Those are the challenges. I gave it to a few L.A. native boys to read. And they picked up some little things, like I used the word “hearth,” and one of my students, who’s a surfer, said he didn’t think Miles would use the word “hearth,” so I took out “hearth.” He also gave me the term “rag-dolled” for the experience of being tossed around by a wave.
TM: Did you do any eavesdropping as research for this book?
MS: Well, I have children— I certainly listen to their lingo. And of course I teach as well, so I have a lot of teenagers in my life. That all seems a little more osmotic than research, but I did do other kinds of research. I talked to some private detectives.
TM: As fuel for the character of Ben O’Ryan [the private investigator Miles and Hector hire]? How did he come to be?
MS: Well, I started to write the detective, and then afterwards I talked to a few private eyes, several different kinds, to make sure I didn’t get the details wrong. My favorite was a guy here in Santa Monica. One of the things he said was that people don’t mythologize law enforcement or private eyes, or cops of any variety anymore. Then he said, “But everyone loves a fireman!” For me, that started the character. I love that character.
TM: That was such a great line.
MS: One of the P.I.s I interviewed does a lot of work on background checks for reality shows, and another did security work for celebrities, so I found some interesting stuff.
TM: Did you feel you could only set this book in California?
MS: Yes. I didn’t even consider setting it somewhere else.
TM: I loved the quote that gets repeated a lot — it’s Miles’s and Hector’s school’s philosophy: “Is it true? Is it kind? Is it necessary? Will it improve upon the silence?” When did you first come across that quote?
MS: It’s a quote used by the school my children go to. I’m a parental veteran of progressive education.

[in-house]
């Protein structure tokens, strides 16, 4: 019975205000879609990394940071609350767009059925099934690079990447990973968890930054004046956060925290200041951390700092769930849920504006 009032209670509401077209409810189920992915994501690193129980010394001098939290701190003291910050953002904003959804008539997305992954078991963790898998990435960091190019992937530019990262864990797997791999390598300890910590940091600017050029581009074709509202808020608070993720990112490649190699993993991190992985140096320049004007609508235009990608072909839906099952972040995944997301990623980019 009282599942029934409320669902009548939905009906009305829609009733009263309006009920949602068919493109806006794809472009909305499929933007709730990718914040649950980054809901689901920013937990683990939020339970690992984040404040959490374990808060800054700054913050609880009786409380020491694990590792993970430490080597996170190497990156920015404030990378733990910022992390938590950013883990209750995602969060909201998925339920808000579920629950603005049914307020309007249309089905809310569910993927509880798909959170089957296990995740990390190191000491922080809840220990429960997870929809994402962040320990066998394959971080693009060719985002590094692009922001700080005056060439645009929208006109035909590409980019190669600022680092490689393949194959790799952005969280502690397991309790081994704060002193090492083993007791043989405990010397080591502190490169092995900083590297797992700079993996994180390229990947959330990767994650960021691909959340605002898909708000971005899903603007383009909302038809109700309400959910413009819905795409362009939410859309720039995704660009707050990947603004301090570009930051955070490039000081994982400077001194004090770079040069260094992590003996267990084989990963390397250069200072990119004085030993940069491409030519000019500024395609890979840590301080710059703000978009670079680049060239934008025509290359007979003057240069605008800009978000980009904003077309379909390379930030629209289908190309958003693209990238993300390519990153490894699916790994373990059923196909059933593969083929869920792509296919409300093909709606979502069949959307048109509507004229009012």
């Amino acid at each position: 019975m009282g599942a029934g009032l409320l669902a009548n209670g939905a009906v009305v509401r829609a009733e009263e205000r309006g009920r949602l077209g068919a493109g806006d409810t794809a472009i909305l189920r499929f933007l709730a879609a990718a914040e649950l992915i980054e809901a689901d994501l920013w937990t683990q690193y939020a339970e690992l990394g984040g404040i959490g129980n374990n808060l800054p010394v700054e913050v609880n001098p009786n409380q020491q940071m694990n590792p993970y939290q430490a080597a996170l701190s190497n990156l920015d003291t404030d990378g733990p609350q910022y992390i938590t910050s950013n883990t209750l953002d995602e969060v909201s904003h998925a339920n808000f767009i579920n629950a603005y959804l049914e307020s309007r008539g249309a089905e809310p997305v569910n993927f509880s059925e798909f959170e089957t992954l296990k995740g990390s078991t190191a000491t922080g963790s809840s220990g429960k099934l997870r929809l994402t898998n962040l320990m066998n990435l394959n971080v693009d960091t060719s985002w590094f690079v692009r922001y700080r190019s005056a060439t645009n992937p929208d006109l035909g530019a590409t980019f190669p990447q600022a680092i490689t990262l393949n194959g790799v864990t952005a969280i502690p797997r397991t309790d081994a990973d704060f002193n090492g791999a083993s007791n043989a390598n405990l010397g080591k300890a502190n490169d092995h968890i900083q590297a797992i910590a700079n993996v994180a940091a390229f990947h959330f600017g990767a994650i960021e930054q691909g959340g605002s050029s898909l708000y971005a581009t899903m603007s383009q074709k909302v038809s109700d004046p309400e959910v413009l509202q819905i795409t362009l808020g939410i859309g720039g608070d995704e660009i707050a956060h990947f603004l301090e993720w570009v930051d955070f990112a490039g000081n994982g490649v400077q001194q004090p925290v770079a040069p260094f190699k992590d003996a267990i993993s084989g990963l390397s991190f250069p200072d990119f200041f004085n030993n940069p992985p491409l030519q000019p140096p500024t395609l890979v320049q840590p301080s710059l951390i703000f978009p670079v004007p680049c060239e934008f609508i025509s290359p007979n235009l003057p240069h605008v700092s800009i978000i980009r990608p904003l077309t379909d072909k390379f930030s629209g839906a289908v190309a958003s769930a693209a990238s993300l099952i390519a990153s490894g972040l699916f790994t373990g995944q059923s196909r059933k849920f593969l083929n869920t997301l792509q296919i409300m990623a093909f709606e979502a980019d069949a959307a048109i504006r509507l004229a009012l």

TM: What is most attractive to you about progressive education? Have you always been an advocate of it?
MS: I don’t know. As a parent, my initial instincts all led towards constraint; I liked it when my children were strapped into strollers, or settled in cribs with high walls. I favored playgrounds with fences.
I would have liked my children to attend school in uniforms. I’d have had them sitting in classrooms with wooden desks in rows, memorizing Latin poems. But it didn’t turn out that way. My kids went to progressive preschools, a progressive elementary school and a progressive highschool and I’ve ended up a believer. Their schools were strictest about how kids treated each other. They spent a lot of time talking about kindness, inclusion and respect.
TM: So did you feel any sympathy for Eli as you wrote him?
MS: I did…I felt for him because it felt like he really made a mess of things. Most of all for himself. I did have sympathy for him. Probably more than Miles had.
TM: So did you draw the cartoons that are in the novel?
MS: Oh, no! I tried. I actually really sort of tried to take up drawing while I was doing this book. And I did a lot of sketching and I have notebooks full and I managed to do a cat that we sort of liked, but overall I couldn’t…my people weren’t even close to good enough. So I actually got a kid, I hired a kid, who’s an artist, to do them.
TM: How interesting!
MS: He’s a 20 year-old I’d known for years. His name is Alexander Allaire.